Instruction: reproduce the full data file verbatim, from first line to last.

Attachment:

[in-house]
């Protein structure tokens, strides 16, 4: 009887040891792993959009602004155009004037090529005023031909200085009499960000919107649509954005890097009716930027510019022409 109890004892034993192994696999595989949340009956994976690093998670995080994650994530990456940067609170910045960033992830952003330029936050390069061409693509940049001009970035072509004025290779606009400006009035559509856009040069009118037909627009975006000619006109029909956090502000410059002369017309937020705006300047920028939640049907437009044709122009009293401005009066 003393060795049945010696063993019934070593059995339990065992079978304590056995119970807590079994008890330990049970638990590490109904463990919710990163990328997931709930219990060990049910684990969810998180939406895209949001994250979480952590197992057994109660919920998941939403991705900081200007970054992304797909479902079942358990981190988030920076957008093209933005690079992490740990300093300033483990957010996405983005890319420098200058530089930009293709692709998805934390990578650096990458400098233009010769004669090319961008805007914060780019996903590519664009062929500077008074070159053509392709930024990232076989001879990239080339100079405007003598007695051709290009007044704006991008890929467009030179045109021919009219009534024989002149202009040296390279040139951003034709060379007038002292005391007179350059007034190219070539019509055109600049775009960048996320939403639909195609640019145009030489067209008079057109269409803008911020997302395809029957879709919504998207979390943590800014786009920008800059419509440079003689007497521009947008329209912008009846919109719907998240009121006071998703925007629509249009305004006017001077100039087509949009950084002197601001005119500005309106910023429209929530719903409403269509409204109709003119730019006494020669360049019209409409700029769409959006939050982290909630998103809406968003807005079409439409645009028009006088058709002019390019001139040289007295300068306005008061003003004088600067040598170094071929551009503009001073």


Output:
[in-house]
């Protein structure tokens, strides 16, 4: 009887040891792993959009602004155009004037090529005023031909200085009499960000919107649509954005890097009716930027510019022409 109890004892034993192994696999595989949340009956994976690093998670995080994650994530990456940067609170910045960033992830952003330029936050390069061409693509940049001009970035072509004025290779606009400006009035559509856009040069009118037909627009975006000619006109029909956090502000410059002369017309937020705006300047920028939640049907437009044709122009009293401005009066 003393060795049945010696063993019934070593059995339990065992079978304590056995119970807590079994008890330990049970638990590490109904463990919710990163990328997931709930219990060990049910684990969810998180939406895209949001994250979480952590197992057994109660919920998941939403991705900081200007970054992304797909479902079942358990981190988030920076957008093209933005690079992490740990300093300033483990957010996405983005890319420098200058530089930009293709692709998805934390990578650096990458400098233009010769004669090319961008805007914060780019996903590519664009062929500077008074070159053509392709930024990232076989001879990239080339100079405007003598007695051709290009007044704006991008890929467009030179045109021919009219009534024989002149202009040296390279040139951003034709060379007038002292005391007179350059007034190219070539019509055109600049775009960048996320939403639909195609640019145009030489067209008079057109269409803008911020997302395809029957879709919504998207979390943590800014786009920008800059419509440079003689007497521009947008329209912008009846919109719907998240009121006071998703925007629509249009305004006017001077100039087509949009950084002197601001005119500005309106910023429209929530719903409403269509409204109709003119730019006494020669360049019209409409700029769409959006939050982290909630998103809406968003807005079409439409645009028009006088058709002019390019001139040289007295300068306005008061003003004088600067040598170094071929551009503009001073």